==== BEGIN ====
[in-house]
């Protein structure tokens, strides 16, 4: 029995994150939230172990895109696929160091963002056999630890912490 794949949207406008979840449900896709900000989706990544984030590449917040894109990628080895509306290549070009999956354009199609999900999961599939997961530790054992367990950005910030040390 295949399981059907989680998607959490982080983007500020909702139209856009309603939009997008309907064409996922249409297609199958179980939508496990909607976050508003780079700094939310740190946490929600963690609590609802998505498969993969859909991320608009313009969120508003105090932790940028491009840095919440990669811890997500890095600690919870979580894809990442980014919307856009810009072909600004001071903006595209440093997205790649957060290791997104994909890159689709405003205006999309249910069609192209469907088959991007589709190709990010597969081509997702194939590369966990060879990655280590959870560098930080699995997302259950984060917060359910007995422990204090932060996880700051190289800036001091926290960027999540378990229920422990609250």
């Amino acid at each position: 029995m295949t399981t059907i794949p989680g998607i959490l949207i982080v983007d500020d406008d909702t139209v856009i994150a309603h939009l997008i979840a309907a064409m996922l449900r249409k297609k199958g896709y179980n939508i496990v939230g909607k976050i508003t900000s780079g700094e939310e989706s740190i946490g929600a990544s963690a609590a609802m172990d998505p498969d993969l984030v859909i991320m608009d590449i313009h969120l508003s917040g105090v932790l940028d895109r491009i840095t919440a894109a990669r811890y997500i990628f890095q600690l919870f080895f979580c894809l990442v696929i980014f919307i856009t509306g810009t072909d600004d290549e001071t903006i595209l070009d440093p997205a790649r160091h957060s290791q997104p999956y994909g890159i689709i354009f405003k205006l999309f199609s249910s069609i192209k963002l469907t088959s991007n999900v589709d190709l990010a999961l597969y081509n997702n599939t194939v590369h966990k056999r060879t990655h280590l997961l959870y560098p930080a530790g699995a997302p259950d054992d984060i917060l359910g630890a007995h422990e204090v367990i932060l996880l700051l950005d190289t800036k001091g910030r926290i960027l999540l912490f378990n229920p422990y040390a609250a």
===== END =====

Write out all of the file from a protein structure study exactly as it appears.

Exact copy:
[in-house]
């Protein structure tokens, strides 16, 4: 029995994150939230172990895109696929160091963002056999630890912490 794949949207406008979840449900896709900000989706990544984030590449917040894109990628080895509306290549070009999956354009199609999900999961599939997961530790054992367990950005910030040390 295949399981059907989680998607959490982080983007500020909702139209856009309603939009997008309907064409996922249409297609199958179980939508496990909607976050508003780079700094939310740190946490929600963690609590609802998505498969993969859909991320608009313009969120508003105090932790940028491009840095919440990669811890997500890095600690919870979580894809990442980014919307856009810009072909600004001071903006595209440093997205790649957060290791997104994909890159689709405003205006999309249910069609192209469907088959991007589709190709990010597969081509997702194939590369966990060879990655280590959870560098930080699995997302259950984060917060359910007995422990204090932060996880700051190289800036001091926290960027999540378990229920422990609250």
């Amino acid at each position: 029995m295949t399981t059907i794949p989680g998607i959490l949207i982080v983007d500020d406008d909702t139209v856009i994150a309603h939009l997008i979840a309907a064409m996922l449900r249409k297609k199958g896709y179980n939508i496990v939230g909607k976050i508003t900000s780079g700094e939310e989706s740190i946490g929600a990544s963690a609590a609802m172990d998505p498969d993969l984030v859909i991320m608009d590449i313009h969120l508003s917040g105090v932790l940028d895109r491009i840095t919440a894109a990669r811890y997500i990628f890095q600690l919870f080895f979580c894809l990442v696929i980014f919307i856009t509306g810009t072909d600004d290549e001071t903006i595209l070009d440093p997205a790649r160091h957060s290791q997104p999956y994909g890159i689709i354009f405003k205006l999309f199609s249910s069609i192209k963002l469907t088959s991007n999900v589709d190709l990010a999961l597969y081509n997702n599939t194939v590369h966990k056999r060879t990655h280590l997961l959870y560098p930080a530790g699995a997302p259950d054992d984060i917060l359910g630890a007995h422990e204090v367990i932060l996880l700051l950005d190289t800036k001091g910030r926290i960027l999540l912490f378990n229920p422990y040390a609250a």